The Strad’s editor Charlotte Smith introduces the December 2020 issue
It’s no secret that Antonio Stradivari lived to a great age. But this biographical detail takes on new meaning when confronted with a still-vibrant instrument made in the master’s 90th year. The 1734 ‘Willemotte’ – the subject of this month’s poster for subscribers – is hardly a violin that speaks of waning strength and energy. Rather, its ‘muscular ruggedness’, along with its deep and multidimensional tone – described by current owner Leonidas Kavakos as ‘perfumed’ and ‘spiritual’ – is evidence that the legendary maker was still at the peak of his powers in later life. On page 24 Sam Zygmuntowicz examines the violin in detail, comparing it to other works by Stradivari and Guarneri ‘del Gesù’. The ‘Willemotte’ is, he concludes, a fitting subject for our times – the product of a life lived through famine, plague and war, against which tenacity and tradition held firm.
Beethoven’s struggles with comparable hardship have been much explored during his 250th anniversary year. Less celebrated in 2020 has been the 200th birthday of Belgian violinist Henry Vieuxtemps who, as a 14-year-old prodigy, performed Beethoven’s Violin Concerto in March 1834 to great critical fanfare. It has long been known that Vieuxtemps composed a cadenza to the work, published in 1854. But the recent discovery of an earlier version in the Vienna headquarters of Doblinger Musikverlag sheds new light on the violinist’s critical process. On page 32 Martin Wulfhorst traces the links between several different cadenza iterations as they are published for the first time.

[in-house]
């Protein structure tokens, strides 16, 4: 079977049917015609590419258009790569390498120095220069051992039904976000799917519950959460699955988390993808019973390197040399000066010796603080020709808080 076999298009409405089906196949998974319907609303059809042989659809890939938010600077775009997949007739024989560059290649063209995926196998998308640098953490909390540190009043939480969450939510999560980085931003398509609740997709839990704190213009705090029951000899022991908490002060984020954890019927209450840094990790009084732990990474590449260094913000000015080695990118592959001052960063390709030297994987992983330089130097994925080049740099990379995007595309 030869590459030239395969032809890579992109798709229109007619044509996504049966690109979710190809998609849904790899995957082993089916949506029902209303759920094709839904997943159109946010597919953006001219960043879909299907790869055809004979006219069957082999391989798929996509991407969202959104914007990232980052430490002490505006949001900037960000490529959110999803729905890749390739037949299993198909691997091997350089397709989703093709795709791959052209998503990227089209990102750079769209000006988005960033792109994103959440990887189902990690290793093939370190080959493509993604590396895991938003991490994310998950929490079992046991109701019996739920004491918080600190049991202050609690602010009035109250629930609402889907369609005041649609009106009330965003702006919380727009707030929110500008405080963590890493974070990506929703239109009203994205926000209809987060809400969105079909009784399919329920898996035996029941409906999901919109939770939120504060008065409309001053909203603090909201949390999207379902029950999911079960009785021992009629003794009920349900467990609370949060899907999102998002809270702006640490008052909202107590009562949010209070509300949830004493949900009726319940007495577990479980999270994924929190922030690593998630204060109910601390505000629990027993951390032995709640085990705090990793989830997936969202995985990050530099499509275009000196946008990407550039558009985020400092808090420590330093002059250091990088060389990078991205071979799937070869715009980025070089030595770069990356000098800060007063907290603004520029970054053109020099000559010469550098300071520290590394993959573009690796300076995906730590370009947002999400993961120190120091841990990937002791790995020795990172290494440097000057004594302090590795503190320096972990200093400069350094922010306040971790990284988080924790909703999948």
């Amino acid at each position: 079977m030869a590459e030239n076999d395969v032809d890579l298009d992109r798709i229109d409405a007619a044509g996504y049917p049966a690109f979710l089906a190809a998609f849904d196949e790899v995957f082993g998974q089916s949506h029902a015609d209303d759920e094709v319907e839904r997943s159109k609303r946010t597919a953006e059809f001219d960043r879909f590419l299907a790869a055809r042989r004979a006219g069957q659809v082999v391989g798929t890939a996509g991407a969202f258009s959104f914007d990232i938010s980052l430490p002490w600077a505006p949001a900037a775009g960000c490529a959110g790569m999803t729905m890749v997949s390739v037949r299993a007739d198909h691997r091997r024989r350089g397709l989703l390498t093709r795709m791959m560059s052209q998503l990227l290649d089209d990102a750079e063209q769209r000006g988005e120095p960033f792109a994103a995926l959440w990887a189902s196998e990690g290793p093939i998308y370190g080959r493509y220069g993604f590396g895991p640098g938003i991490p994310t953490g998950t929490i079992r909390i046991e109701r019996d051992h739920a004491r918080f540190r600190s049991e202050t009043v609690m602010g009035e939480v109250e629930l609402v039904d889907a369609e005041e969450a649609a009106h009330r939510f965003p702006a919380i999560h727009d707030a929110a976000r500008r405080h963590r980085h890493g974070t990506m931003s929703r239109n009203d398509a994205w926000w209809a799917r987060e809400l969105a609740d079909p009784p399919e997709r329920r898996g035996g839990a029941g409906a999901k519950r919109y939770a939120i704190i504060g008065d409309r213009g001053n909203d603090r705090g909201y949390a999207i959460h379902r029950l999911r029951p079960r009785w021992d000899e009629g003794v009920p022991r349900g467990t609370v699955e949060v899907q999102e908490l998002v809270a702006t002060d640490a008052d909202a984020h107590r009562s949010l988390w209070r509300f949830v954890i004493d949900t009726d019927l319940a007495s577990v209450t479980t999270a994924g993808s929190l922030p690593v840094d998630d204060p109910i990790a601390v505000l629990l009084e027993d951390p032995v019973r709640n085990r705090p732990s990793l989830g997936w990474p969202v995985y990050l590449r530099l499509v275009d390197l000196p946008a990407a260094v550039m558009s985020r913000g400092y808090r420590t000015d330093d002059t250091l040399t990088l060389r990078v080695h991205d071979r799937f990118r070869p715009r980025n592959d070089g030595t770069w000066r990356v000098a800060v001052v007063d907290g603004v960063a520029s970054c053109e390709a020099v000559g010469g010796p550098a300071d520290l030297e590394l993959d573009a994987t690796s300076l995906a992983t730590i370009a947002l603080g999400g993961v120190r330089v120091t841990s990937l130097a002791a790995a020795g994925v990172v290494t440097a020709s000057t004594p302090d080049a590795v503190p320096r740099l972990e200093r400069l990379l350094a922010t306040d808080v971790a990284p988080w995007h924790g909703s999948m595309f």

As we enter the final month of this difficult year, and Europe finds itself in the grip of Covid-19’s second wave, we recognise the concert and festival promoters who have managed to stage live performances despite the odds. One such showcase was Cremona Musica’s Special Edition, run at the end of September in place of the annual Mondomusica trade fair. Although necessarily a smaller and more local venture than usual, this inventive mixture of live performances, exhibitions, talks and digital platforms could not have been more uplifting – read my experience on page 22.
Charlotte Smith editor
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